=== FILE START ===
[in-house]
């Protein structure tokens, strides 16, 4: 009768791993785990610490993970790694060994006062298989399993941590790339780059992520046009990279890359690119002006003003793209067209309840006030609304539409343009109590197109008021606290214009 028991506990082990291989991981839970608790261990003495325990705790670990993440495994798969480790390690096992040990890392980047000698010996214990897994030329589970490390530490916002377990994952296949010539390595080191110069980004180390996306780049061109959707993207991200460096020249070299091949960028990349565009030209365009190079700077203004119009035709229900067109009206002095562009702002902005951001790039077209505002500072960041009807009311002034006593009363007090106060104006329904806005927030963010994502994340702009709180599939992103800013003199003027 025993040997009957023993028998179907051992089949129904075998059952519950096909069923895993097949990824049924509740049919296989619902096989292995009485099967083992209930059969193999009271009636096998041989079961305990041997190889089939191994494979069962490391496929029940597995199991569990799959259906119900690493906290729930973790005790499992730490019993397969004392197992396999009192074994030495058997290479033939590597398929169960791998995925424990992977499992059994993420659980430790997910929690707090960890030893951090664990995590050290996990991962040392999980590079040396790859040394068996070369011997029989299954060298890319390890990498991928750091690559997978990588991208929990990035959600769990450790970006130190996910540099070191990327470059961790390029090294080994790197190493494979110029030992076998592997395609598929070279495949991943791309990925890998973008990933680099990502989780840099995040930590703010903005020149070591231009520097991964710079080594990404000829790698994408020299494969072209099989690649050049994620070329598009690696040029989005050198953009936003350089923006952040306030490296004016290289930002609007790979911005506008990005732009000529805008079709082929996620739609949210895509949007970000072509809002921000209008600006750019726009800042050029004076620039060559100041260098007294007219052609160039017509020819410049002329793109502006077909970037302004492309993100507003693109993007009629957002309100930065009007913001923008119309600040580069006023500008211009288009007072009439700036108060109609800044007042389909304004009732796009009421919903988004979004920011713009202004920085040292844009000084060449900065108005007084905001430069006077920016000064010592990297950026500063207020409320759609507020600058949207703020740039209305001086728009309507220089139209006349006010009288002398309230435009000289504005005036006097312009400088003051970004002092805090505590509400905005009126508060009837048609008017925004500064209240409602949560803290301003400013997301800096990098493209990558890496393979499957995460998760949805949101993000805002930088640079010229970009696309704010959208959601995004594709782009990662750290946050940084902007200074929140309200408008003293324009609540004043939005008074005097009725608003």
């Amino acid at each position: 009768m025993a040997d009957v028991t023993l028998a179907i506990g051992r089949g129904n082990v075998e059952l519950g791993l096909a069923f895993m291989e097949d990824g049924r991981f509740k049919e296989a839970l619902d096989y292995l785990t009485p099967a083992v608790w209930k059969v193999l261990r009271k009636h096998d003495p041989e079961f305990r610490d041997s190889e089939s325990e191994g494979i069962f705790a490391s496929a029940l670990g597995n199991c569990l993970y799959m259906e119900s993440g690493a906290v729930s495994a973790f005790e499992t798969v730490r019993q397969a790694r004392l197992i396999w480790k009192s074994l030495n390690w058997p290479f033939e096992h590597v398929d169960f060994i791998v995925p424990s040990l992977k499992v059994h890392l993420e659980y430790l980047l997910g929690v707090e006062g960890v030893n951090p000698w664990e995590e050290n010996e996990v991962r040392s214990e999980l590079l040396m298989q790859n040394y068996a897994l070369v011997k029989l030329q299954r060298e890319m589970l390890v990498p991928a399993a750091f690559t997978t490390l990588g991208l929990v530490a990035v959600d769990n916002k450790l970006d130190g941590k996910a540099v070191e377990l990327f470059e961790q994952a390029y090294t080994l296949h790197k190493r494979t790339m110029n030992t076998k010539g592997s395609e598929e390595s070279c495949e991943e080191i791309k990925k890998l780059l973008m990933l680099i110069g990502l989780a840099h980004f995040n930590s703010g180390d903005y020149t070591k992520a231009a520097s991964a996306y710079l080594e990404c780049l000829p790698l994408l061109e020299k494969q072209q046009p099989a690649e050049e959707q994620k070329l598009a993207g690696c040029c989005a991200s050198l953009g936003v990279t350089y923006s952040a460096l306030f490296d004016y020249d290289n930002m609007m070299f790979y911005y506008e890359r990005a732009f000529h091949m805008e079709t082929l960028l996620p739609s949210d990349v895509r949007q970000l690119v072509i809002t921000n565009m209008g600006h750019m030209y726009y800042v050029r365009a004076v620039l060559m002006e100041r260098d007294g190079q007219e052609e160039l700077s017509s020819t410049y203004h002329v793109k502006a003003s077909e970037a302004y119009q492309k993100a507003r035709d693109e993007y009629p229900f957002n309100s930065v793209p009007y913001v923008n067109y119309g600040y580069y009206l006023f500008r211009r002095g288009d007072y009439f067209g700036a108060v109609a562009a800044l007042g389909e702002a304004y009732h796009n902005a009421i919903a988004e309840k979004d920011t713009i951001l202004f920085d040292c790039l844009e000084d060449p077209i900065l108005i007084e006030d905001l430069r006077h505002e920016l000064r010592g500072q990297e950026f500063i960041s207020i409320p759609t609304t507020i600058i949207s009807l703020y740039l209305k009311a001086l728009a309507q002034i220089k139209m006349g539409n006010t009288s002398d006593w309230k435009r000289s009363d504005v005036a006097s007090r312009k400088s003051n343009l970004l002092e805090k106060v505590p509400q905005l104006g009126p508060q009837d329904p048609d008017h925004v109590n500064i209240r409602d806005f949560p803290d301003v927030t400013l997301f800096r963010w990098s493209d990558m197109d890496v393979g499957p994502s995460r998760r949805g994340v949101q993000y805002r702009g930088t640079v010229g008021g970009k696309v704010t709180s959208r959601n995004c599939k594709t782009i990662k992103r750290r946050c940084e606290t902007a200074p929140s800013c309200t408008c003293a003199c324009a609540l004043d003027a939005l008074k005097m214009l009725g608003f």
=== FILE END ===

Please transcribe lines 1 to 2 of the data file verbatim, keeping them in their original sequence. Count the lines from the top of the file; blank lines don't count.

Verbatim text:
[in-house]
């Protein structure tokens, strides 16, 4: 009768791993785990610490993970790694060994006062298989399993941590790339780059992520046009990279890359690119002006003003793209067209309840006030609304539409343009109590197109008021606290214009 028991506990082990291989991981839970608790261990003495325990705790670990993440495994798969480790390690096992040990890392980047000698010996214990897994030329589970490390530490916002377990994952296949010539390595080191110069980004180390996306780049061109959707993207991200460096020249070299091949960028990349565009030209365009190079700077203004119009035709229900067109009206002095562009702002902005951001790039077209505002500072960041009807009311002034006593009363007090106060104006329904806005927030963010994502994340702009709180599939992103800013003199003027 025993040997009957023993028998179907051992089949129904075998059952519950096909069923895993097949990824049924509740049919296989619902096989292995009485099967083992209930059969193999009271009636096998041989079961305990041997190889089939191994494979069962490391496929029940597995199991569990799959259906119900690493906290729930973790005790499992730490019993397969004392197992396999009192074994030495058997290479033939590597398929169960791998995925424990992977499992059994993420659980430790997910929690707090960890030893951090664990995590050290996990991962040392999980590079040396790859040394068996070369011997029989299954060298890319390890990498991928750091690559997978990588991208929990990035959600769990450790970006130190996910540099070191990327470059961790390029090294080994790197190493494979110029030992076998592997395609598929070279495949991943791309990925890998973008990933680099990502989780840099995040930590703010903005020149070591231009520097991964710079080594990404000829790698994408020299494969072209099989690649050049994620070329598009690696040029989005050198953009936003350089923006952040306030490296004016290289930002609007790979911005506008990005732009000529805008079709082929996620739609949210895509949007970000072509809002921000209008600006750019726009800042050029004076620039060559100041260098007294007219052609160039017509020819410049002329793109502006077909970037302004492309993100507003693109993007009629957002309100930065009007913001923008119309600040580069006023500008211009288009007072009439700036108060109609800044007042389909304004009732796009009421919903988004979004920011713009202004920085040292844009000084060449900065108005007084905001430069006077920016000064010592990297950026500063207020409320759609507020600058949207703020740039209305001086728009309507220089139209006349006010009288002398309230435009000289504005005036006097312009400088003051970004002092805090505590509400905005009126508060009837048609008017925004500064209240409602949560803290301003400013997301800096990098493209990558890496393979499957995460998760949805949101993000805002930088640079010229970009696309704010959208959601995004594709782009990662750290946050940084902007200074929140309200408008003293324009609540004043939005008074005097009725608003």